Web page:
If there is something that the Formula 1 teams dread, it is the weather! It is the rains and storms. After all, it is the unknown and the only thing beyond their control that cannot be prepared ahead of time. However, it is a team effort, and the dots need to be connected. From the weathermen, race engineers, strategists to the weather watchers and the driver. All players act like critical components of a giant well-functioning machine.
The weathermen, for instance, carry a tonne of equipment from one corner of the world to another (depending on the location of the race). They try to place it in the vicinity of the track but as high as possible. For example, the Australian forecaster Ubimet sends two meteorologists to the racetrack before a race to set up the paddock and trackside weather stations. These types of equipment absorb weather data translated by Ubimet’s algorithm and provide valuable weather data to all the teams performing. However, how good is this information if it is available to everyone? Exactly! Even though it is valuable, it is not enough.
On the other hand, the race engineers start preparing a week before the race, even before the racecar has left the garage. They look at the broader picture, such as the general temperature of the days, and as they are nearing the race, they leverage the Ubimet weather data. They do put their upturned hand out of the pit gantry to check for raindrops, and even though they have all the best intentions, there is only so much they can do in this case.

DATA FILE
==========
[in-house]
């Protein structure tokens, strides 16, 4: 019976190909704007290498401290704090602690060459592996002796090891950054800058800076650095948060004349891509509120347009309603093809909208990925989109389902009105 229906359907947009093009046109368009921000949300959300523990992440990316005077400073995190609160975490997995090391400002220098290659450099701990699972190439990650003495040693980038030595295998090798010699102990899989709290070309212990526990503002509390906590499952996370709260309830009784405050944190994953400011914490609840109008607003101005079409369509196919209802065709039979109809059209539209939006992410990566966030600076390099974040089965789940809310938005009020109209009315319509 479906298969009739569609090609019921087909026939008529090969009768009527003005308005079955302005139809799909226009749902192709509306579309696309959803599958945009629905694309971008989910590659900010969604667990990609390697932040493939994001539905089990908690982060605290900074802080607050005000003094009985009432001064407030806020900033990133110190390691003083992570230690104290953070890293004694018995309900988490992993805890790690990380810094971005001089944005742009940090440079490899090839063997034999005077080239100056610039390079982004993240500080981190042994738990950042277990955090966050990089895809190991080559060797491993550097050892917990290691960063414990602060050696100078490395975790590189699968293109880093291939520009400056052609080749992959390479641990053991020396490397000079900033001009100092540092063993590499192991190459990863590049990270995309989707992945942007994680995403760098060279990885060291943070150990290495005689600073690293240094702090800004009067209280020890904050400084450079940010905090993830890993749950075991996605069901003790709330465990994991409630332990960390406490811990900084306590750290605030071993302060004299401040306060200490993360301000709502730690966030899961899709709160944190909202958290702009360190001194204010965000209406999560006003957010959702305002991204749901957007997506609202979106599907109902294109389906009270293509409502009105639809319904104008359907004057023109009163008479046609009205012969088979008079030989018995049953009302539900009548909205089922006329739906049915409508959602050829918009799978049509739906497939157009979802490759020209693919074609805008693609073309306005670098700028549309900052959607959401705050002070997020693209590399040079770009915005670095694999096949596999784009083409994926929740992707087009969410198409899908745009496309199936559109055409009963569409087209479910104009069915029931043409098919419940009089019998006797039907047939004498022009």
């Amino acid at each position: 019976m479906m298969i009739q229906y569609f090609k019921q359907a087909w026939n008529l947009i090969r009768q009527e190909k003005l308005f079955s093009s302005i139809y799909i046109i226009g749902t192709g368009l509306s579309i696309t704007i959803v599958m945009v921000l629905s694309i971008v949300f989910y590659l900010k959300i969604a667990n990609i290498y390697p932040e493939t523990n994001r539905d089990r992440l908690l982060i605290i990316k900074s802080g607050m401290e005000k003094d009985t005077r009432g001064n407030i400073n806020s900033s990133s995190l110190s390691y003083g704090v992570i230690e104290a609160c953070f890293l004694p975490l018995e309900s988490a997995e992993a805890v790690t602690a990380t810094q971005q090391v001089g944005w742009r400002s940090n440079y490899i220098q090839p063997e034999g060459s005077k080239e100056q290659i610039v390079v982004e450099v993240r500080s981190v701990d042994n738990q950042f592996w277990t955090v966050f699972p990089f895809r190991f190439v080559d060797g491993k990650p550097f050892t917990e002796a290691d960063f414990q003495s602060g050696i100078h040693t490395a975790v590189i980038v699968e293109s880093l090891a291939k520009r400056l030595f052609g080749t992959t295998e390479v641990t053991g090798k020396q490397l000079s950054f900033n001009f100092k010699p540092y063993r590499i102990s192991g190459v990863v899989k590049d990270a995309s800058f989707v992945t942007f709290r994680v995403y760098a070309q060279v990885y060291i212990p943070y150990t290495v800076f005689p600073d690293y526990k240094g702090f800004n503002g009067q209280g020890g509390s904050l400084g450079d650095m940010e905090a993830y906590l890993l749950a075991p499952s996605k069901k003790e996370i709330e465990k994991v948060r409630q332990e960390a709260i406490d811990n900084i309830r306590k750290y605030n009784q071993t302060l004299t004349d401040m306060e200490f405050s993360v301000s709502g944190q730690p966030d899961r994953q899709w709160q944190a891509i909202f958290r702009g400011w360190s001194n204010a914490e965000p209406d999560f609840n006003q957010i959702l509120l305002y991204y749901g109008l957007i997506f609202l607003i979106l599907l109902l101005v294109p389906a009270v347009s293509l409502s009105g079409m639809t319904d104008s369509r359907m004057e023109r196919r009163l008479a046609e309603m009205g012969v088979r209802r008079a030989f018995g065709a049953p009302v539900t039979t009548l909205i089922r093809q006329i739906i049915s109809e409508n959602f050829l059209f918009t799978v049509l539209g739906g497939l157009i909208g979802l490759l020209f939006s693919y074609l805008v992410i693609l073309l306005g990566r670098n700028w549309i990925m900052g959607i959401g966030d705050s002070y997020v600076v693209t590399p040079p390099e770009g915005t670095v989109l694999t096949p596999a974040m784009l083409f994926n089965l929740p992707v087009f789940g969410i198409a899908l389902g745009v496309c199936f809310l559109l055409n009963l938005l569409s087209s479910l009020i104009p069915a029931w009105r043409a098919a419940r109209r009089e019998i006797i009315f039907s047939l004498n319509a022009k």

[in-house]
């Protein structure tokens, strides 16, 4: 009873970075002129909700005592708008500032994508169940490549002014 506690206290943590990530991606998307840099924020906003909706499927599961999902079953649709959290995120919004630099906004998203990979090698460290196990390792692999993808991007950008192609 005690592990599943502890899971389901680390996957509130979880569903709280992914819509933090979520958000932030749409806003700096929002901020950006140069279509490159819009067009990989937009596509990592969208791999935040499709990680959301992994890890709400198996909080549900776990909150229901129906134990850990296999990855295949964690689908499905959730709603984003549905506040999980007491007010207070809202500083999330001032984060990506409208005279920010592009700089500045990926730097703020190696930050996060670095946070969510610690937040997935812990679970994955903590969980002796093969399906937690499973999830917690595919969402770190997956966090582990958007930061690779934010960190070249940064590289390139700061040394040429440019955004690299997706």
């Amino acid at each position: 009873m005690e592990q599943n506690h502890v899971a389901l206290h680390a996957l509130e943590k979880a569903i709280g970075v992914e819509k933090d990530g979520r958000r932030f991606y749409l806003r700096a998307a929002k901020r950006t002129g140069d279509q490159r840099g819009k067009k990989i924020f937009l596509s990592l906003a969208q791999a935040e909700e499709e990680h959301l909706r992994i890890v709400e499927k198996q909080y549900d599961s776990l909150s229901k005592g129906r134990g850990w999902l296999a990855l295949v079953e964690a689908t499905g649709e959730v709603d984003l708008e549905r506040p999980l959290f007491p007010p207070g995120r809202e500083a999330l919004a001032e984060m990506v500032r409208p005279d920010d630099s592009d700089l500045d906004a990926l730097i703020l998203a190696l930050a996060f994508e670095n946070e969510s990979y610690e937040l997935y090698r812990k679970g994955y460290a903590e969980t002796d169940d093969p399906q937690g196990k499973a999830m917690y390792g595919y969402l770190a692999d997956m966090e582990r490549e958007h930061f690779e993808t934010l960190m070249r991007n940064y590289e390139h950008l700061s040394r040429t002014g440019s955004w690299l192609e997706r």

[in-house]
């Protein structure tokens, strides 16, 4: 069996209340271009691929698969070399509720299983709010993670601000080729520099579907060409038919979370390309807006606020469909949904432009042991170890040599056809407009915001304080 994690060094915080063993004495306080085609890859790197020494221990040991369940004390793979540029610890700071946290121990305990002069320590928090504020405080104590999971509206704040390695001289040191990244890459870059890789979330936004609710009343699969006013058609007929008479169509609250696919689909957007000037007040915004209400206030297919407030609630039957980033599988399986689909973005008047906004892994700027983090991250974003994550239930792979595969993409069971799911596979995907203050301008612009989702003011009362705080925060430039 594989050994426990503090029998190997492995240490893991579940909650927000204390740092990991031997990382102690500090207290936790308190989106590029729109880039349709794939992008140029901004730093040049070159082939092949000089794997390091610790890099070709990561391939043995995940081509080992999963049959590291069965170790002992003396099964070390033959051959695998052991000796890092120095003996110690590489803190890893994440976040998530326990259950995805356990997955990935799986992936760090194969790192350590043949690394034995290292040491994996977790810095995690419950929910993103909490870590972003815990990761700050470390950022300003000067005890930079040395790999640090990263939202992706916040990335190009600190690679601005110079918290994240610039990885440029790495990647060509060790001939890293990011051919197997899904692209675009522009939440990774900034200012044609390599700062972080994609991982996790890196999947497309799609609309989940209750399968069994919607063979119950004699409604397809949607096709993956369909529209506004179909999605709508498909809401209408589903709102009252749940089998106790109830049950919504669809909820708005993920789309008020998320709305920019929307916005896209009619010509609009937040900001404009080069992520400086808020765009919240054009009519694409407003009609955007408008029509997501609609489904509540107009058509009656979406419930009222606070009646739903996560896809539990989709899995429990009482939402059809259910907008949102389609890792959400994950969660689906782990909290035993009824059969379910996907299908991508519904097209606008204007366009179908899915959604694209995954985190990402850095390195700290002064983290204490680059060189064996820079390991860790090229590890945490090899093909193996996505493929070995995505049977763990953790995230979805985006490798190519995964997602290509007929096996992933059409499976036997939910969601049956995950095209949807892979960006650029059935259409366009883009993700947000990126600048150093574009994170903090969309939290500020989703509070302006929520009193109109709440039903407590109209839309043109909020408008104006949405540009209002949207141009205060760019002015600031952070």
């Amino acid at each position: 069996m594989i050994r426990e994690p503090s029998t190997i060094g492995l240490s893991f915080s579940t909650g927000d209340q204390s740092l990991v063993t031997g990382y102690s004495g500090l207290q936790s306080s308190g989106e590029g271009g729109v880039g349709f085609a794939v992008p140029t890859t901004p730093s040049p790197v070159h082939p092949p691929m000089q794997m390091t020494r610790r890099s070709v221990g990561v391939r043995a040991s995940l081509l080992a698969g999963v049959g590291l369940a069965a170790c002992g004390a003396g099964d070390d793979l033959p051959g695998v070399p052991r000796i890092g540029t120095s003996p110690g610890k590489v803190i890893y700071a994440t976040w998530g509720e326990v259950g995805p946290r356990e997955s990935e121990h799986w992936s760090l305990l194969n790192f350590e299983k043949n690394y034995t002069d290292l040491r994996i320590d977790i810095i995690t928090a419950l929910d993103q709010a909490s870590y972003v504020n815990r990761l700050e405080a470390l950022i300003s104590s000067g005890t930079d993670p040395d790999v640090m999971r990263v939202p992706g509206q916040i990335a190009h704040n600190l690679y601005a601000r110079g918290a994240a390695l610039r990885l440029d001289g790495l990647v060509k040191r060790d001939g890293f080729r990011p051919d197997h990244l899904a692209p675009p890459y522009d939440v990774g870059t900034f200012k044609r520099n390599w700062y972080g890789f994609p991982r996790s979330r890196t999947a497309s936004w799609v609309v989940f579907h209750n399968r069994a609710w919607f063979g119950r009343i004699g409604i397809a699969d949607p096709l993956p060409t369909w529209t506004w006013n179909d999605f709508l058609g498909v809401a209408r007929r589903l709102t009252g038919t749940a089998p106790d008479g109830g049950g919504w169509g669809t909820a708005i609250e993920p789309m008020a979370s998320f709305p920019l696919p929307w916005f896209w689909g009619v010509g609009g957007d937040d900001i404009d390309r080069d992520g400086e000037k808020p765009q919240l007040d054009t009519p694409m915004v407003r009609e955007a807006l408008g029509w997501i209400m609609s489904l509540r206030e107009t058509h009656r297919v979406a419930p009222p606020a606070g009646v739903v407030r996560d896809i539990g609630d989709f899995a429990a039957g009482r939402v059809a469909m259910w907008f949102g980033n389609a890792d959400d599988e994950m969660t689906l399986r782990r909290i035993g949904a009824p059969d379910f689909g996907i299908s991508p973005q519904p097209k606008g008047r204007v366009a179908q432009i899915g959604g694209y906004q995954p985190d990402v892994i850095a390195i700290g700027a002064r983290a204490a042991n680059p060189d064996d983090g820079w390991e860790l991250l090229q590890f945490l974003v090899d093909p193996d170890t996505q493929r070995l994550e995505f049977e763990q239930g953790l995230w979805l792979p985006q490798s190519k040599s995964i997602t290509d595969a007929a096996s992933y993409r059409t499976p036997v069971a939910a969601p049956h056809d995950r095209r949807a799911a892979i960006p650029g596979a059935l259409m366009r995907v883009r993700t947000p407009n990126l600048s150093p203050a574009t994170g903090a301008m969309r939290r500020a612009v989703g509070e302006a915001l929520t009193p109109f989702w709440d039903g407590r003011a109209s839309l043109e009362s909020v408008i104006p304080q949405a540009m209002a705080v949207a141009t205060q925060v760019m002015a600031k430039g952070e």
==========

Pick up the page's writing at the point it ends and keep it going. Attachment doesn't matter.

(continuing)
And then come the weather watchers. Sometimes, teams need to rely on old ways to find the competitive edge, such as tele- broadcasting. The team engineers look out for if the spectators present in the stands during turns have opened up their umbrellas; if so, this means that the driver needs to be informed in advance to make a cautious turn. Due to the limited number of members allowed per team, each team also has a weather watcher physically present on the ground who can give live updates to the race engineers about if he/she can see rainclouds nearing the trackside or not. The race engineers leverage the information. Even though there are more sophisticated ways, many teams do not hesitate to place team members as spotters with a walkie talkie or, at best, a mobile phone spotted at a vantage point upwind.